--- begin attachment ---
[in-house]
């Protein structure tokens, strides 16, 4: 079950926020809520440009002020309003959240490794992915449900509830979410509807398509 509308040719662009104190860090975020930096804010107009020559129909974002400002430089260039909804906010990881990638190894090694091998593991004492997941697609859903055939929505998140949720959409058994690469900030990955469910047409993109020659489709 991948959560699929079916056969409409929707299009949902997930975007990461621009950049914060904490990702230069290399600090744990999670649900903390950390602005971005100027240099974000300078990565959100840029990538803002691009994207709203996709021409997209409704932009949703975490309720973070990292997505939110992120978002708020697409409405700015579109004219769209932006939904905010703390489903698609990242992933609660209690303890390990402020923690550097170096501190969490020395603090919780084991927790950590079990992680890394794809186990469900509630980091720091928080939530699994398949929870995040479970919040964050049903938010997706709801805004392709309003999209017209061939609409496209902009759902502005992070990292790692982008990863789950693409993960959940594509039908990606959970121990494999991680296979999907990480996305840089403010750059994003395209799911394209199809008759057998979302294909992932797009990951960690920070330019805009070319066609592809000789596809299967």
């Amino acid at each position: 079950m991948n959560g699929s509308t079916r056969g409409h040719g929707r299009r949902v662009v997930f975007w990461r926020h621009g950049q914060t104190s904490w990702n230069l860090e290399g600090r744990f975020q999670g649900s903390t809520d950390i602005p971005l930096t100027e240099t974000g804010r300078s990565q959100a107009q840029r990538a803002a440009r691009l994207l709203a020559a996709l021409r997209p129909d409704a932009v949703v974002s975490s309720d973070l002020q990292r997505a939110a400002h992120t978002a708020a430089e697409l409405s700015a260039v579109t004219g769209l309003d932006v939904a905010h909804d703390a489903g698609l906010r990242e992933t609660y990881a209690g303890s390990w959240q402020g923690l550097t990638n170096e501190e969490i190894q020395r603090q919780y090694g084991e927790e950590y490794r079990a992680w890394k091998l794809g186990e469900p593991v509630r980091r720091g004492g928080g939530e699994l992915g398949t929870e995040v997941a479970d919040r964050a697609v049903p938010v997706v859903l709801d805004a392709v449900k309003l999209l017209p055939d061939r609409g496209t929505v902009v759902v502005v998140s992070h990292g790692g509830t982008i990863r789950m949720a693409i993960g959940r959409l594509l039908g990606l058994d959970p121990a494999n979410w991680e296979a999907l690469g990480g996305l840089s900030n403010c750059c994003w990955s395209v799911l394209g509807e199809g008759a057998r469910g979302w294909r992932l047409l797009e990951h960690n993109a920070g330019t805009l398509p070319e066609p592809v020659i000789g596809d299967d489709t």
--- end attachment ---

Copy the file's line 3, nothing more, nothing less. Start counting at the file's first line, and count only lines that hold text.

């Amino acid at each position: 079950m991948n959560g699929s509308t079916r056969g409409h040719g929707r299009r949902v662009v997930f975007w990461r926020h621009g950049q914060t104190s904490w990702n230069l860090e290399g600090r744990f975020q999670g649900s903390t809520d950390i602005p971005l930096t100027e240099t974000g804010r300078s990565q959100a107009q840029r990538a803002a440009r691009l994207l709203a020559a996709l021409r997209p129909d409704a932009v949703v974002s975490s309720d973070l002020q990292r997505a939110a400002h992120t978002a708020a430089e697409l409405s700015a260039v579109t004219g769209l309003d932006v939904a905010h909804d703390a489903g698609l906010r990242e992933t609660y990881a209690g303890s390990w959240q402020g923690l550097t990638n170096e501190e969490i190894q020395r603090q919780y090694g084991e927790e950590y490794r079990a992680w890394k091998l794809g186990e469900p593991v509630r980091r720091g004492g928080g939530e699994l992915g398949t929870e995040v997941a479970d919040r964050a697609v049903p938010v997706v859903l709801d805004a392709v449900k309003l999209l017209p055939d061939r609409g496209t929505v902009v759902v502005v998140s992070h990292g790692g509830t982008i990863r789950m949720a693409i993960g959940r959409l594509l039908g990606l058994d959970p121990a494999n979410w991680e296979a999907l690469g990480g996305l840089s900030n403010c750059c994003w990955s395209v799911l394209g509807e199809g008759a057998r469910g979302w294909r992932l047409l797009e990951h960690n993109a920070g330019t805009l398509p070319e066609p592809v020659i000789g596809d299967d489709t």